By Barbara Pastores
My story begins on a Saturday morning in early March. It was one of those beautiful spring days and I was on a bike ride with my friend Bonnie on the Cedar River Trail. I had recently finished my immersion role with the King County Facilities Management Division as part of the King County Bridges Fellowship program to develop leaders. So I was thinking about leadership stuff when I heard a loud splash.
I slowed down and Bonnie caught up to me, smiled and said “Did you see the beaver?”
I said “NO! Dang it I have always wanted to see a beaver!”
And that’s when I had my first “bucket list flash alert” of “I am 55 years old and I may well go to my grave with the only image of a beaver in my mind being that from Narnia!”
I tried to put that thought aside as quickly as it had come and peddled on pondering what I had learned about leadership as a Bridge Fellow. The first thing I learned is really a confirmation of something I have long believed—effective leaders treat people in the way they want them to behave.
I was fortunate to experience my second leadership lesson firsthand during my role immersion: effective leaders not only have a clear vision of what they are trying to accomplish, but they have enough confidence in their vision that they can step aside and let the people who implement it decide how to.
The third lesson I learned as a Bridge fellow is the idea that leadership is not positional. Early on as a bus driver I realized that how I treated my passengers had an effect on the tone of the bus. But I never attached the words “leadership” or “position” or “vision” to it. Now though, I recognize that I have had a vison that my bus trips be trouble free and enjoyable. And for that to happen, I need my passengers to behave a certain way and I therefore need to treat them a certain way.
So I practice these four principles when I drive: patience, compassion, kindness and an open heart. And I say practice because there are days when all it takes is one trip down Third Avenue and all of that is out the window.
When that happens I tell myself that I am learning the fourth tenet of leadership—the courage to fail. I believe that strong leaders set goals for themselves with enough stretch in them that there is an inherent risk of failure. Leaders not only accept that risk, but they have the humility to acknowledge failure and the courage to try again.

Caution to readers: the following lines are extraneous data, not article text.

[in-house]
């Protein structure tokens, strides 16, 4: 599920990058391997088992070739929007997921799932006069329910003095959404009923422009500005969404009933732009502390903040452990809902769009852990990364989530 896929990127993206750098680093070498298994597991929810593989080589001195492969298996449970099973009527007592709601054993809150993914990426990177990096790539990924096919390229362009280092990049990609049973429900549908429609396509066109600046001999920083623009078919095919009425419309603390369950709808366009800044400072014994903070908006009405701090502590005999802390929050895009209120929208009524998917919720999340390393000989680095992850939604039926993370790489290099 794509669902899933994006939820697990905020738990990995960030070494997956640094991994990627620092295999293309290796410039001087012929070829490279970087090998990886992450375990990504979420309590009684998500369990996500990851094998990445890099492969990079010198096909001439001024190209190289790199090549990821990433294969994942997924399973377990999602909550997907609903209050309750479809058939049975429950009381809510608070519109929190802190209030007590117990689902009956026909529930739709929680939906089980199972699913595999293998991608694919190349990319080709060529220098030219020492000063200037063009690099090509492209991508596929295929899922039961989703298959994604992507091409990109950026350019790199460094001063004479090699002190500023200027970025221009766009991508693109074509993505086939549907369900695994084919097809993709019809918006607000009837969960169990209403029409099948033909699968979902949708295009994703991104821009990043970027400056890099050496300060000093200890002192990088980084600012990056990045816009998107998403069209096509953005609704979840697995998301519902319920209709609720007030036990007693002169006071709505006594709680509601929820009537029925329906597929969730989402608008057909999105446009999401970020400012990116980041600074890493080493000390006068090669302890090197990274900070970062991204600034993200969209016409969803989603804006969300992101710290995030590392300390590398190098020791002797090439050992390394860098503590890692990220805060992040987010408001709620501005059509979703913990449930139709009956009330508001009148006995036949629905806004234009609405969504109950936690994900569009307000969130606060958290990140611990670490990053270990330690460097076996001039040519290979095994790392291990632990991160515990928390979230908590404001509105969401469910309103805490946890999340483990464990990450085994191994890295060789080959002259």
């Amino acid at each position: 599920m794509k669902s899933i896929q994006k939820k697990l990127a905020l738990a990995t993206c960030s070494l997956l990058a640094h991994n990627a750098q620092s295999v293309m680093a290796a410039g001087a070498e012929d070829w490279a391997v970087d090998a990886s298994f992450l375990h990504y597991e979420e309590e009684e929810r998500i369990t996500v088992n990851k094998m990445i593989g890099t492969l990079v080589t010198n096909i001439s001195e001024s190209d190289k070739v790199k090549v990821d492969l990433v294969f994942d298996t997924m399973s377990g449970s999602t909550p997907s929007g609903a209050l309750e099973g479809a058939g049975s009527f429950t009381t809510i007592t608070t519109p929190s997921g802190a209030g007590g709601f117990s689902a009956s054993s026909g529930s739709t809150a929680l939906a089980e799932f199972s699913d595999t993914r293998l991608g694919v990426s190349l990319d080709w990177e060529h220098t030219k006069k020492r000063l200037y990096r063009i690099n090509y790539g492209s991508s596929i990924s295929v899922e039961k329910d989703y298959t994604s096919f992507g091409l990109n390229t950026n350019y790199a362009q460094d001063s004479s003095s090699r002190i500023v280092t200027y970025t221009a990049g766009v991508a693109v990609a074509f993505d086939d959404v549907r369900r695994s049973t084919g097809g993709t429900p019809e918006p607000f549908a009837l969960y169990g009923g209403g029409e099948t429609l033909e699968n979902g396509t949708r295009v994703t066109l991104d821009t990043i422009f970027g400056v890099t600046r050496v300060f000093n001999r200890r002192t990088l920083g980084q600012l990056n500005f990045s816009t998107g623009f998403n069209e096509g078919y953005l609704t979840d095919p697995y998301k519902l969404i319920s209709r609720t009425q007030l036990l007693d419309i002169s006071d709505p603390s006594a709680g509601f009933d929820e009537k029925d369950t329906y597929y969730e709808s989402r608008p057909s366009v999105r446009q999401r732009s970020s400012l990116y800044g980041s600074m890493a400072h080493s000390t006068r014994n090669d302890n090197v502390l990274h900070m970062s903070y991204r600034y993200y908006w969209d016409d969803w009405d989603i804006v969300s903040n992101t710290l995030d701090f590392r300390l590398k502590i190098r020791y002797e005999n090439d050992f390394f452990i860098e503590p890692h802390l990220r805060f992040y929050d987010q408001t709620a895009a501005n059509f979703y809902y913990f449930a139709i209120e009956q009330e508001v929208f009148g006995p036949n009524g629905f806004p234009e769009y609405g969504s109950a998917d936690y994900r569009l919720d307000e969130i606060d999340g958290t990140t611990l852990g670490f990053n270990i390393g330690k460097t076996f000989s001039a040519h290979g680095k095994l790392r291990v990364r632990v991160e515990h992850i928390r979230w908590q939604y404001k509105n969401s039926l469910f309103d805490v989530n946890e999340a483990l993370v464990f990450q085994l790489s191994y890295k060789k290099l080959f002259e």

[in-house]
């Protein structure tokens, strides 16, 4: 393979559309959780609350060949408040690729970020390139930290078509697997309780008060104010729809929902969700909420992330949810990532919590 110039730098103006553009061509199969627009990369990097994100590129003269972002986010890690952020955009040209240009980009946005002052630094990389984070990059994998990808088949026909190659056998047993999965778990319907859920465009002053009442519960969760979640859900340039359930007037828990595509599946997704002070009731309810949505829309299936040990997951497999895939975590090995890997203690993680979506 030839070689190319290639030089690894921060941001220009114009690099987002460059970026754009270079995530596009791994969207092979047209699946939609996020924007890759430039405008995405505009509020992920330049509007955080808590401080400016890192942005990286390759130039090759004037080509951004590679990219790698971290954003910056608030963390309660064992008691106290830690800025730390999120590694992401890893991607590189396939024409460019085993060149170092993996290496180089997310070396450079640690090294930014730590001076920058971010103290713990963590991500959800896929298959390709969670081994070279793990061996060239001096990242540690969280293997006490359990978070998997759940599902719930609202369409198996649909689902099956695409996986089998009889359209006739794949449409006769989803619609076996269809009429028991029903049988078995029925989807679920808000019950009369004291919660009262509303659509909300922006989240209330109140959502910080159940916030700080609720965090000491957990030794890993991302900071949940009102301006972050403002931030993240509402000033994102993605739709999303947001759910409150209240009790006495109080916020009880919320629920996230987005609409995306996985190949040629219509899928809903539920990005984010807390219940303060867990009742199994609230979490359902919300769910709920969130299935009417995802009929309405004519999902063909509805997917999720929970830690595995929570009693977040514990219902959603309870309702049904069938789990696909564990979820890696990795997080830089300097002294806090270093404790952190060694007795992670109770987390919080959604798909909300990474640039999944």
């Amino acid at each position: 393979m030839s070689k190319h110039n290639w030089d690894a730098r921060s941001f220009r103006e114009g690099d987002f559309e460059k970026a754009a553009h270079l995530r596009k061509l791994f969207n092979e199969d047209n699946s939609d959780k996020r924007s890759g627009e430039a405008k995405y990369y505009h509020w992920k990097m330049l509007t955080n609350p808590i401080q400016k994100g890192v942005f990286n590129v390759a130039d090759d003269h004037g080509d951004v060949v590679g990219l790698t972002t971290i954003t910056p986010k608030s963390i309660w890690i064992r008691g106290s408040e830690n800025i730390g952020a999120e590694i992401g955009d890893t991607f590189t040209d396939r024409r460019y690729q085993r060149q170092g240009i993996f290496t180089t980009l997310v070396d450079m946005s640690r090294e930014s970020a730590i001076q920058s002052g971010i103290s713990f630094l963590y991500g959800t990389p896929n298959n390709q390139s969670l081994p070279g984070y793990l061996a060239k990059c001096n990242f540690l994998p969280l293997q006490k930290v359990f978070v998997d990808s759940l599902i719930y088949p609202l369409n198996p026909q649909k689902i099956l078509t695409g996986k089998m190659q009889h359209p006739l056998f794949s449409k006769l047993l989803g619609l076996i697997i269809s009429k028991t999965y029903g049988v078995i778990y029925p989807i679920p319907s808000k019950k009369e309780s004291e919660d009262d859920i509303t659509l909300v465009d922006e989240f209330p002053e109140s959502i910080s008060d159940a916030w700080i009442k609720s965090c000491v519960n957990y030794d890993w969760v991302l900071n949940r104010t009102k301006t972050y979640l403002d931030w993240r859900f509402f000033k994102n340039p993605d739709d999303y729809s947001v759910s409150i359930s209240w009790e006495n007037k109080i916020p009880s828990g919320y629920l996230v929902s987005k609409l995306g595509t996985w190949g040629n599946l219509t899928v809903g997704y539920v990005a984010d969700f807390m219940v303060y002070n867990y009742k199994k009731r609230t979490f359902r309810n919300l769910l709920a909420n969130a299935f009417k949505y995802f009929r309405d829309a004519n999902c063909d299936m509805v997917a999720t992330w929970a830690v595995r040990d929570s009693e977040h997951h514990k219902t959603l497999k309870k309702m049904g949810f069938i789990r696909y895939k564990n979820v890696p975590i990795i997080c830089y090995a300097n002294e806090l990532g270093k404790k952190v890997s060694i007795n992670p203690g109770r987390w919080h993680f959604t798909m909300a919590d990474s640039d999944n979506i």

It’s been a couple of months since I returned to driving after my immersion role. I’ve been in the “courage classroom.” Things have been going well, and then, just last week, there was a fight in the back of my bus.
I was able to calm the situation down, but I was saddened by it because the people fighting were obviously struggling to survive. I realized that my way of coping with seeing that struggle on a daily basis was to think of my passengers as us and them. When in reality all of us, all of us in this room and all of us on any given bus trip, are casualties of social and economic policies that for too long have favored corporate profits over an individual’s mental, physical and emotional wellbeing.
Some of us may look more like survivors. We just have more tools in our belts. But all of us are affected. And as long as we fall into the trap of thinking in the us\them dichotomy we cannot lead with an open heart. We also can’t practice the fifth tenet of leadership—believing in the people you lead.
It was with all these thoughts swirling in my head last Wednesday that I began my last trip in. Things were going beautifully. I was on time. The people were great. I had gotten past all my potential trouble spots, crossed the Fremont Bridge, and turned onto Westlake Avenue.
For those of you who don’t know, Westlake is the last inner city “highway” left in this traffic tangled town. Those of us who travel it regularly do so at the appropriate speed. So I was getting ready to cruise, but then noticed the oncoming traffic was stopping. So I slowed down and then stopped because there, at 4 o’clock in the afternoon, crossing that inner-city highway, head held high, was a beaver.
For those of you that have the Narnia image stuck in your head I am happy to report that the movie did a pretty good job on the visuals. And if you are familiar with the story you know that beavers have a leadership role.
As did this beaver. She had a vision. She had the courage to fail. She wasn’t worried about what the humans (with whom she needed cooperation) thought of her position. In fact, she believed in us so much that she patiently waited until we found our compassion and kindness.
And I know she opened my heart that day, especially when she looked at me. By the time I had stopped my bus I was blocking her path. So I took one more look and then slowly rolled on, watching in the rearview mirror until the road curved and I lost sight of her.
I also lost sight of the two trucks that had been next to and behind me. They didn’t catch me until Mercer Street so I am going with the assumption that she made it. And in doing so, she did one other thing that leaders sometimes need to do—she bent the rules. She didn’t wait for a green light to pursue her goals. In fact she wasn’t even on the prescribed crosswalk path.
It is in her spirit that I have gone over my two minute limit so I will close with thanking you for your patience and with thanking Tony Wright, Elissa Benson and Sheri Hill for all they taught me about leadership during my immersion role with the King County Facilities Management Division.
Barbara Pastores was a Metro bus driver for 34 years. She was one of the “inaugural” King County Bridge Fellows, Class of 2014-2015. She shared this story—without notes—at the Bridge Fellow Graduation ceremony in May of 2015. It is a true story.
Barbara recently promoted to First Line Supervisor in Training for King County Metro.